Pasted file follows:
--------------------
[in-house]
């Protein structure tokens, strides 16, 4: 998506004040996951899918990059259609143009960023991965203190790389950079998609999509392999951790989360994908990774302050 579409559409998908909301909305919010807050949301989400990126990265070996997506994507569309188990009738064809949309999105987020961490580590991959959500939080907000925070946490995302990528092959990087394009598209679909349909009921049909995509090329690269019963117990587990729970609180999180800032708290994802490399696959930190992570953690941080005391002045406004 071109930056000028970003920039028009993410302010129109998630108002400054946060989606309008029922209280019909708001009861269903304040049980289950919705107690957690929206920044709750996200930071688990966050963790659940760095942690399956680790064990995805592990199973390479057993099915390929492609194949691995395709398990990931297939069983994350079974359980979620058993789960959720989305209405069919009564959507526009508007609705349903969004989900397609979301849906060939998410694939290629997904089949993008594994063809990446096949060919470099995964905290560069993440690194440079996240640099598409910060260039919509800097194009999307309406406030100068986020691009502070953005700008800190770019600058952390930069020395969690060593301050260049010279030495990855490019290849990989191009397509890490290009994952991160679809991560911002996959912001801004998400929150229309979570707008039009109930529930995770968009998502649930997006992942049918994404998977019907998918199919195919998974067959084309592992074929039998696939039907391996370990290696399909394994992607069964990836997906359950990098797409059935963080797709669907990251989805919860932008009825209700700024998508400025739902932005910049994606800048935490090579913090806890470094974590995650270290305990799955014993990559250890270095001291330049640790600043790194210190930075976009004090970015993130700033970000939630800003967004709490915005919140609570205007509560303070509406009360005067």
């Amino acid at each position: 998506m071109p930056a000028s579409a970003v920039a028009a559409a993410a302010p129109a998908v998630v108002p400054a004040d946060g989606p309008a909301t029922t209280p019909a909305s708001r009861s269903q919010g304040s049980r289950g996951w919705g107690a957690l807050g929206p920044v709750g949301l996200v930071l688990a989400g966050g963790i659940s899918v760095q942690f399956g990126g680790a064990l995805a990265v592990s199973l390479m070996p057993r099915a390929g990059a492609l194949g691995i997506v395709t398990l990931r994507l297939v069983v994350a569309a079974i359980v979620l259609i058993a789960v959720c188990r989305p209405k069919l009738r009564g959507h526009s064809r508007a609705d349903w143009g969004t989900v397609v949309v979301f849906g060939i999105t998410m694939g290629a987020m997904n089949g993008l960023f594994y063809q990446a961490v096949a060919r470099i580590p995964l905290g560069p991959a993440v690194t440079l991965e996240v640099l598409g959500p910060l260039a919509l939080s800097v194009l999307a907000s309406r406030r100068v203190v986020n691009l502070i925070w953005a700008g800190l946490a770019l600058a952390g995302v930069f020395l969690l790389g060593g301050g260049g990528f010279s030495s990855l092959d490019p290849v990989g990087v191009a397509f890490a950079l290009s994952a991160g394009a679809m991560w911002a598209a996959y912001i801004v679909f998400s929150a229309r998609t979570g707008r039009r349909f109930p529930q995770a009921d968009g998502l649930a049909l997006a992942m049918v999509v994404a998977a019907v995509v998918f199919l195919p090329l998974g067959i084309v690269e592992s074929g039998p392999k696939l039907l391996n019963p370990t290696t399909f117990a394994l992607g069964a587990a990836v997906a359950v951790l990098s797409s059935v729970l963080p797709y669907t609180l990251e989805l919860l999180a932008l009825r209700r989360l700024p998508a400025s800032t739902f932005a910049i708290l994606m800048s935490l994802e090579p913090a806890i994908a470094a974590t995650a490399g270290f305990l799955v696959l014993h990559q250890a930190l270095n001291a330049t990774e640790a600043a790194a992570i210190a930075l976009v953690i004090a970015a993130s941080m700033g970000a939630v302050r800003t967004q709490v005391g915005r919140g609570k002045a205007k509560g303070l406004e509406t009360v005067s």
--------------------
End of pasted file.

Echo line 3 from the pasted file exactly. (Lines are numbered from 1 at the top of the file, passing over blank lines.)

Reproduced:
């Amino acid at each position: 998506m071109p930056a000028s579409a970003v920039a028009a559409a993410a302010p129109a998908v998630v108002p400054a004040d946060g989606p309008a909301t029922t209280p019909a909305s708001r009861s269903q919010g304040s049980r289950g996951w919705g107690a957690l807050g929206p920044v709750g949301l996200v930071l688990a989400g966050g963790i659940s899918v760095q942690f399956g990126g680790a064990l995805a990265v592990s199973l390479m070996p057993r099915a390929g990059a492609l194949g691995i997506v395709t398990l990931r994507l297939v069983v994350a569309a079974i359980v979620l259609i058993a789960v959720c188990r989305p209405k069919l009738r009564g959507h526009s064809r508007a609705d349903w143009g969004t989900v397609v949309v979301f849906g060939i999105t998410m694939g290629a987020m997904n089949g993008l960023f594994y063809q990446a961490v096949a060919r470099i580590p995964l905290g560069p991959a993440v690194t440079l991965e996240v640099l598409g959500p910060l260039a919509l939080s800097v194009l999307a907000s309406r406030r100068v203190v986020n691009l502070i925070w953005a700008g800190l946490a770019l600058a952390g995302v930069f020395l969690l790389g060593g301050g260049g990528f010279s030495s990855l092959d490019p290849v990989g990087v191009a397509f890490a950079l290009s994952a991160g394009a679809m991560w911002a598209a996959y912001i801004v679909f998400s929150a229309r998609t979570g707008r039009r349909f109930p529930q995770a009921d968009g998502l649930a049909l997006a992942m049918v999509v994404a998977a019907v995509v998918f199919l195919p090329l998974g067959i084309v690269e592992s074929g039998p392999k696939l039907l391996n019963p370990t290696t399909f117990a394994l992607g069964a587990a990836v997906a359950v951790l990098s797409s059935v729970l963080p797709y669907t609180l990251e989805l919860l999180a932008l009825r209700r989360l700024p998508a400025s800032t739902f932005a910049i708290l994606m800048s935490l994802e090579p913090a806890i994908a470094a974590t995650a490399g270290f305990l799955v696959l014993h990559q250890a930190l270095n001291a330049t990774e640790a600043a790194a992570i210190a930075l976009v953690i004090a970015a993130s941080m700033g970000a939630v302050r800003t967004q709490v005391g915005r919140g609570k002045a205007k509560g303070l406004e509406t009360v005067s």